Today, as every school child ought to know, is St George's Day, something that, according to Ed West, became a matter for celebration in the 1990s and then for purely commercial reasons. True, to some extent, but a little unfair. The Scouts, for instance, always celebrated the day. St George remains the Patron Saint of several countries and organizations - in fact, he is a very busy sort of saint.

Many Patronages of Saint George exist around the world, including: Georgia, England, Egypt, Bulgaria, Aragon, Catalonia, Romania, Ethiopia, Greece, India, Iraq, Israel, Lithuania, Portugal, Serbia, Ukraine and Russia, as well as the cities of Genoa, Amersfoort, Beirut, Botoşani, Drobeta Turnu-Severin, Timişoara, Fakiha, Bteghrine, Cáceres, Ferrara, Freiburg im Breisgau, Kragujevac, Kumanovo, Lebanon, Ljubljana, Pérouges, Pomorie, Preston, Qormi, Rio de Janeiro, Lod, Lviv, Barcelona, Moscow and Victoria, as well as of the Scout Movement[3] and a wide range of professions, organizations and disease sufferers.
April 23 is also the birth- and death- day of William Shakespeare. Actually, nobody is too sure on which day he was born but he was baptized on the 26th so it is fair to assume that he was born shortly before that. The parallel of his birth and death has always pleased people.

April 23 also happens to be the day W. J. M. Turner claimed as his birthday but there is no real evidence for that. He was baptized on May 14 and that is all we know definitely. Still, it would be pleasant to think that the greatest English playwright and one of the greatest English artists were both born on St George's Day.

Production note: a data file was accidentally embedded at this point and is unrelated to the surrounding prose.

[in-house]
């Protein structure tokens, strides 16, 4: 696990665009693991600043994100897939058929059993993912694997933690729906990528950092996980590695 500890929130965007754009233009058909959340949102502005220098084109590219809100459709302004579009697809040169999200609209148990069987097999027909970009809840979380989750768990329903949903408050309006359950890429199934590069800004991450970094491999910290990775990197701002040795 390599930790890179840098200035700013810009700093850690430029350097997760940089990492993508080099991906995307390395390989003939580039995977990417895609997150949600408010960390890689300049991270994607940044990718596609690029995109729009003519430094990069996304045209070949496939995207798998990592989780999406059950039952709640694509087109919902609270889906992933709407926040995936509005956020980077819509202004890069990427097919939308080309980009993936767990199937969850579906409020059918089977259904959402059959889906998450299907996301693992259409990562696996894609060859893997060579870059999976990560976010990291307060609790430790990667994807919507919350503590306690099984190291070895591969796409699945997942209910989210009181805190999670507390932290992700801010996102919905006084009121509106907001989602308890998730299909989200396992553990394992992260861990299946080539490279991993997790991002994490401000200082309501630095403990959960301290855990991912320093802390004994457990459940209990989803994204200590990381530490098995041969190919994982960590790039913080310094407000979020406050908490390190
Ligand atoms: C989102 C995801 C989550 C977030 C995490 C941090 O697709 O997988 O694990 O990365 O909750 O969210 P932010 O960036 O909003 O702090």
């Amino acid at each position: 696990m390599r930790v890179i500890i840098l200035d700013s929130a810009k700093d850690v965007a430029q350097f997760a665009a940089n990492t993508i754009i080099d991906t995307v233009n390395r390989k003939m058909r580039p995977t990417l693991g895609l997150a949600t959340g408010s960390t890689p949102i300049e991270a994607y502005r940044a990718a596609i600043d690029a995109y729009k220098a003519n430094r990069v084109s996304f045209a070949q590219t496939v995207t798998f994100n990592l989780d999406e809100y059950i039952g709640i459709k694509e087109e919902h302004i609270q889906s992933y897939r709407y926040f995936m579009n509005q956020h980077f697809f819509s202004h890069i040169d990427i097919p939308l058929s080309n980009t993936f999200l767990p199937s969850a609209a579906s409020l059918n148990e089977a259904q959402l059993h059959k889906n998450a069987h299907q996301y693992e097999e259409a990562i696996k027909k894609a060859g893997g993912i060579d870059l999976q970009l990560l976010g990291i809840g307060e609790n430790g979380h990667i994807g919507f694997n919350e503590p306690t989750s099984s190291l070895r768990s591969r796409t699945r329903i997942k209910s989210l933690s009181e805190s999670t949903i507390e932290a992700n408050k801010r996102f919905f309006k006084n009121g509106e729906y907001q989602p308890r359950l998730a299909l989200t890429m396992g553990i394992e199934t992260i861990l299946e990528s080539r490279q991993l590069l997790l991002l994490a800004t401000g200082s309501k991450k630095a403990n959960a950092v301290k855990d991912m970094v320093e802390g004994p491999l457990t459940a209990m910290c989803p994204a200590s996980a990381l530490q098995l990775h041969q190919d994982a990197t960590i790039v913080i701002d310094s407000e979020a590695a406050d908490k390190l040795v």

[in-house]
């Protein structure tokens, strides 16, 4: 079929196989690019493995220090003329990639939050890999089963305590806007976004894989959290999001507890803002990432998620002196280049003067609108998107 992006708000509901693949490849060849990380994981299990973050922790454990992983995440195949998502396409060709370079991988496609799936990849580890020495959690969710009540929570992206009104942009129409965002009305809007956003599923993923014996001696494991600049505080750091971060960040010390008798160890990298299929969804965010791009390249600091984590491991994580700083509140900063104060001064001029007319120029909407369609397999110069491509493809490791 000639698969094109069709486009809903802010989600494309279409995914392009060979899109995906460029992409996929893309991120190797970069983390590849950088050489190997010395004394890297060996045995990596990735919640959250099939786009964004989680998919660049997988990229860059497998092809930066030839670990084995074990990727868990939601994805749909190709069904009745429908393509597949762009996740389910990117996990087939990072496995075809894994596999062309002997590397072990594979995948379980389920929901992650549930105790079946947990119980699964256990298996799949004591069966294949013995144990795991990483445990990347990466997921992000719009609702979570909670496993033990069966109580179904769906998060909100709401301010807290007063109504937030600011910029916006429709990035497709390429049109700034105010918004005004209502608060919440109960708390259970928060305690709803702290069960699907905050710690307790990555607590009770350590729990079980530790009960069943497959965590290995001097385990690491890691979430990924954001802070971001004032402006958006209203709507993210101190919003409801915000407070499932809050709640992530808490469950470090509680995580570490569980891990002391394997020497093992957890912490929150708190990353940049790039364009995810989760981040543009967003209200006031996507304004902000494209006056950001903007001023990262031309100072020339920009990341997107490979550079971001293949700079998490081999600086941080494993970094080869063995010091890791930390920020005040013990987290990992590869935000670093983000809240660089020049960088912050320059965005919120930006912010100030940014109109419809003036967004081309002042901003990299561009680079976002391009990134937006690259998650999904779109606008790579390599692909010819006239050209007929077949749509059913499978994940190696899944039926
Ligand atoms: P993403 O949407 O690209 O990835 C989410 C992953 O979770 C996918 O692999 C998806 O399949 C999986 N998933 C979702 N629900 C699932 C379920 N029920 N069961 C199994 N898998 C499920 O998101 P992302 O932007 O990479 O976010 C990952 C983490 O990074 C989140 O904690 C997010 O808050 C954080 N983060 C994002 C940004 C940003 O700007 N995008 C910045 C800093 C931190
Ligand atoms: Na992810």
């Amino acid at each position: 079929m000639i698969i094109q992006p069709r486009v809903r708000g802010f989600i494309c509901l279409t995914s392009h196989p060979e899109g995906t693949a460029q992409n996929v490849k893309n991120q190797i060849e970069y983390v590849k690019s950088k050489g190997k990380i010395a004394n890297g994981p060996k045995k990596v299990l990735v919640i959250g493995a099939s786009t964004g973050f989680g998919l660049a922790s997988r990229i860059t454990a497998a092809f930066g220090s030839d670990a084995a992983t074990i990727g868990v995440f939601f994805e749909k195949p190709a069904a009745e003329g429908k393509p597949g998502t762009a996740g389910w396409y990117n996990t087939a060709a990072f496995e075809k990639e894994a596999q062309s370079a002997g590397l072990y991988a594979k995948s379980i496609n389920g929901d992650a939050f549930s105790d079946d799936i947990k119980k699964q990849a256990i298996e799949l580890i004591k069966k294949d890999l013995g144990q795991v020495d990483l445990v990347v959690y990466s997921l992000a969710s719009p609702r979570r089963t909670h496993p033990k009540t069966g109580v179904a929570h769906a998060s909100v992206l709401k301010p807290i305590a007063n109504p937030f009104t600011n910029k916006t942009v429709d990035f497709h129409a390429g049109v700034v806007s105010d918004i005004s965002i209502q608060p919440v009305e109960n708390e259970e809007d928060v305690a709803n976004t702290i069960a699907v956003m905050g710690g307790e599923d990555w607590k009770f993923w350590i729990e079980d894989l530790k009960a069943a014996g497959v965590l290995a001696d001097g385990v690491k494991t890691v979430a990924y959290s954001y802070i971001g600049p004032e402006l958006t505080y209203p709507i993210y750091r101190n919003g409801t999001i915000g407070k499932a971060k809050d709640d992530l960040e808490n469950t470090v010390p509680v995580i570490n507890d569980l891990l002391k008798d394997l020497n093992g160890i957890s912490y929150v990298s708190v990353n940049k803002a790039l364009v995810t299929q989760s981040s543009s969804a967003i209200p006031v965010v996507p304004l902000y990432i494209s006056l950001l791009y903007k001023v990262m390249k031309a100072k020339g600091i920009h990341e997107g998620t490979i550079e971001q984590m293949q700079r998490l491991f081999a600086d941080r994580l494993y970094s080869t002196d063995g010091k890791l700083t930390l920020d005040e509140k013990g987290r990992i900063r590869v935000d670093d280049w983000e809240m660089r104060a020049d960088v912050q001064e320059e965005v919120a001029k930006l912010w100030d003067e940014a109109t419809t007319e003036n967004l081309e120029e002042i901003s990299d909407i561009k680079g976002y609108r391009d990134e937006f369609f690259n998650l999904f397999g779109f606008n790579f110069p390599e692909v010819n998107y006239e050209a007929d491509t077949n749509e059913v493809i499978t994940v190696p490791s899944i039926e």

An even more interesting anniversary is a round one. We are celebrating the 90th anniversary of the real founding of the 1922 Committee, a little emasculated recently, but still something of a fighting force in the Conservative Party. As Lord Norton of Louth explains here:
The 1922 Committee derives its name from the fact that it was formed by some MPs who were first elected in 1922. Led by the MP for Lowestoft, Sir Gervais Rentoul, they decided to create a body ‘for the purpose of mutual co-operation and assistance in dealing with political and parliamentary questions, and in order to enable new Members to take a more active interest and part in Parliamentary life’. As new MPs, they had little knowledge of Parliament. There was no party structure, other than the whips, within the House to assist. The new Tory Members showed feelings, in Rentoul’s words, of ‘ineffectiveness and bewilderment’.

A preliminary meeting was held on 18 April 1923, at which Rentoul explained the purpose of having a Committee, and the Members then adjourned until 23 April. At this second meeting, the principles on which the body was founded were agreed and the meeting elected officers and an Executive Committee. Rentoul was elected chairman. It was also agreed to meet each week – on Mondays at 6.00 p.m. – when the House was sitting. The first of the scheduled meetings was addressed by the Chief Whip, Leslie Wilson, who offered his assistance and that of his colleagues. The Committee also set up a series of Sub-Committees, though these were superseded in the next Parliament by formal backbench Committees set up by the Party Leader.
Many things to celebrate, then. You will forgive me, however, for putting up the most obvious sequence for this day.


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